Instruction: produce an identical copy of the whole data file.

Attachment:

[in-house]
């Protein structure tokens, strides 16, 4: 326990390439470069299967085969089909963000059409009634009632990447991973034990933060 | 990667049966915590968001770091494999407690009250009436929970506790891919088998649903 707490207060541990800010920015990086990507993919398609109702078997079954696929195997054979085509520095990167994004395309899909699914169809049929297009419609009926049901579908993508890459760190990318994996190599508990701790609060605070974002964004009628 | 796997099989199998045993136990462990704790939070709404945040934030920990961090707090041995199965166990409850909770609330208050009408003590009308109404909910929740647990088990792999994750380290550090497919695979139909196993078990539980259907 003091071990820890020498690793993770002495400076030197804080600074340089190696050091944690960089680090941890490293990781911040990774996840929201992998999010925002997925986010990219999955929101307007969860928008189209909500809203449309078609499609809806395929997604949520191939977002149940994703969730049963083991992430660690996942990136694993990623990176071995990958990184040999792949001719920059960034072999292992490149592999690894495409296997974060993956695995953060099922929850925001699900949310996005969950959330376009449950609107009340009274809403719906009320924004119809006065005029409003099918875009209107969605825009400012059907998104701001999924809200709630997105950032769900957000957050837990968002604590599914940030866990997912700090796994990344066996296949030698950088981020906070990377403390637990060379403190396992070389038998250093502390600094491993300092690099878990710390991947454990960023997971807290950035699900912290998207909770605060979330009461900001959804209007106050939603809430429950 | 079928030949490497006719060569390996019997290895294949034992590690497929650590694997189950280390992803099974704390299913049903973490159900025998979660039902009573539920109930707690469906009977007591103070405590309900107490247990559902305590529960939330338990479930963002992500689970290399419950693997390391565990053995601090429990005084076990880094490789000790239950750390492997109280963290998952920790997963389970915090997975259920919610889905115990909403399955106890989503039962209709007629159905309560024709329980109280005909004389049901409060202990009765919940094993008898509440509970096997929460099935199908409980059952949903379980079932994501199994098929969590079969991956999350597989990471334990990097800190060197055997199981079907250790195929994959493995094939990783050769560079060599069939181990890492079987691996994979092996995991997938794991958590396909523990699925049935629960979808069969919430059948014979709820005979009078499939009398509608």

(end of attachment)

[in-house]
């Protein structure tokens, strides 16, 4: 326990390439470069299967085969089909963000059409009634009632990447991973034990933060 | 990667049966915590968001770091494999407690009250009436929970506790891919088998649903 707490207060541990800010920015990086990507993919398609109702078997079954696929195997054979085509520095990167994004395309899909699914169809049929297009419609009926049901579908993508890459760190990318994996190599508990701790609060605070974002964004009628 | 796997099989199998045993136990462990704790939070709404945040934030920990961090707090041995199965166990409850909770609330208050009408003590009308109404909910929740647990088990792999994750380290550090497919695979139909196993078990539980259907 003091071990820890020498690793993770002495400076030197804080600074340089190696050091944690960089680090941890490293990781911040990774996840929201992998999010925002997925986010990219999955929101307007969860928008189209909500809203449309078609499609809806395929997604949520191939977002149940994703969730049963083991992430660690996942990136694993990623990176071995990958990184040999792949001719920059960034072999292992490149592999690894495409296997974060993956695995953060099922929850925001699900949310996005969950959330376009449950609107009340009274809403719906009320924004119809006065005029409003099918875009209107969605825009400012059907998104701001999924809200709630997105950032769900957000957050837990968002604590599914940030866990997912700090796994990344066996296949030698950088981020906070990377403390637990060379403190396992070389038998250093502390600094491993300092690099878990710390991947454990960023997971807290950035699900912290998207909770605060979330009461900001959804209007106050939603809430429950 | 079928030949490497006719060569390996019997290895294949034992590690497929650590694997189950280390992803099974704390299913049903973490159900025998979660039902009573539920109930707690469906009977007591103070405590309900107490247990559902305590529960939330338990479930963002992500689970290399419950693997390391565990053995601090429990005084076990880094490789000790239950750390492997109280963290998952920790997963389970915090997975259920919610889905115990909403399955106890989503039962209709007629159905309560024709329980109280005909004389049901409060202990009765919940094993008898509440509970096997929460099935199908409980059952949903379980079932994501199994098929969590079969991956999350597989990471334990990097800190060197055997199981079907250790195929994959493995094939990783050769560079060599069939181990890492079987691996994979092996995991997938794991958590396909523990699925049935629960979808069969919430059948014979709820005979009078499939009398509608």